It has been said previously, but the fact that the Thunder cannot form a healthy, cohesive unit for a potential playoff run is sad. Kevin Durant, who happened to win the 2013-2014 NBA MVP award is gone for the year, and any thought of a magical playoff run probably evaporated with that news. Still, Russell Westbrook is going to do everything in his power to change that.
If the NBA handed out a “player of the half-season” award, Westbrook would win going away. The ferocious guard is averaging 31.0 points, 10.6 assists and 8.9 rebounds per game in 20 contests since the All-Star Break, and for the season, his stat line rivals anyone in the NBA.
No one plays at a more breakneck pace than Westbrook on a nightly basis, and that performance is the basis for his ability to carry OKC to a record they probably shouldn’t possess given their injury woes. Russell Westbrook is one of the best athletes in the world, and for the Thunder to have any prayer of sneaking past the Warriors in round one to gather toward a title push, he must continue to be superhuman.
Portland Trail Blazers– Arron Afflalo
This is going to seem odd to some, especially if they are not diehard NBA fans.
Arron Afflalo is the key to Portland’s season.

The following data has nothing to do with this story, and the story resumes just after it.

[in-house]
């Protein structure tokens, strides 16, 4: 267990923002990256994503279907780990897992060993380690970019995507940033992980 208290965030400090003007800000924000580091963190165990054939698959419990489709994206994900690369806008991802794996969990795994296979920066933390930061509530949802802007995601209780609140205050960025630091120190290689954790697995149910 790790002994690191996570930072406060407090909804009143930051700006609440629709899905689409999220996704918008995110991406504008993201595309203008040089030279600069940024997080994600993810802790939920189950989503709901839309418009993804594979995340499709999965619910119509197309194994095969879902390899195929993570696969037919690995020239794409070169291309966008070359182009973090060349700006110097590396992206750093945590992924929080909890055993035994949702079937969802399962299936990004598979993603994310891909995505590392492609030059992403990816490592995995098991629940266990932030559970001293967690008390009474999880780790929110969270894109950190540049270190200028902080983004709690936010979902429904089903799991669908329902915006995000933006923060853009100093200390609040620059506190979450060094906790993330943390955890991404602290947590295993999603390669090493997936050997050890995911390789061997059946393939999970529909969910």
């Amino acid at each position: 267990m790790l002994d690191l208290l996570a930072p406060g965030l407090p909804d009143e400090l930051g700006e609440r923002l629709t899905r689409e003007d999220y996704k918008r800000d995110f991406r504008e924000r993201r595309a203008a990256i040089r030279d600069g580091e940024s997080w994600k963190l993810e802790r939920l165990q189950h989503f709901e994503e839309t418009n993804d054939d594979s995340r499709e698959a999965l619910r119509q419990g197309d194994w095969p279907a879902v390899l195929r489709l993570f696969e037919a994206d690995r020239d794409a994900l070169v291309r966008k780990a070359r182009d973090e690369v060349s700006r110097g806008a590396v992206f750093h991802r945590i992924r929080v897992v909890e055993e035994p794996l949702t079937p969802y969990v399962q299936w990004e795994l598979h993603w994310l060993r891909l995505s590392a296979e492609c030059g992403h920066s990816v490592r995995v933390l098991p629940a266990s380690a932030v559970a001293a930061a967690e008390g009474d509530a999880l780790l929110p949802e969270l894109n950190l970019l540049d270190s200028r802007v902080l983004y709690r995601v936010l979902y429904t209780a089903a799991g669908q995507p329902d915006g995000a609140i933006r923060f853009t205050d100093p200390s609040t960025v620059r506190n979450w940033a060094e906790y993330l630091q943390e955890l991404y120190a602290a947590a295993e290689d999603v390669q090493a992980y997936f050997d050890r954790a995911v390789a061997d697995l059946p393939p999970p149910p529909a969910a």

LaMarcus Aldridge and Damian Lillard are, without question, the two best players on the Portland roster. However, there is a case to be made that Wesley Matthews was Portland’s most indispensable piece, and Matthews is gone for the season after he sustained a freak injury on March 5.
Enter Afflalo, who was originally cast as the primary backup to both Matthews and Nic Batum, and fortunately for Portland, he has a long track record of success as a starter. The 29-year-old Afflalo isn’t quite the dynamic shooter that Matthews is, but he is an above-average starter at the shooting guard spot, and if Portland did not pull the trigger on a trade to acquire him from Denver in February, the Blazers could be written off entirely.
Portland probably isn’t winning a title without Matthews, but Arron Afflalo takes the odds from inconceivable to improbable, and that is a big jump.
Next: San Antonio
San Antonio Spurs – Reemergence
Tony Parker hasn’t had a great season. The 32-year-old is suffering through his worst statistical production since his “sophomore” campaign in the NBA, and San Antonio’s 19 losses can be directly tied to when Parker doesn’t play at his best.
Kawhi Leonard has missed 18 games this season. He, like Parker, has had some ups and downs offensively, including an ugly 44.3% shooting mark before the All-Star Break.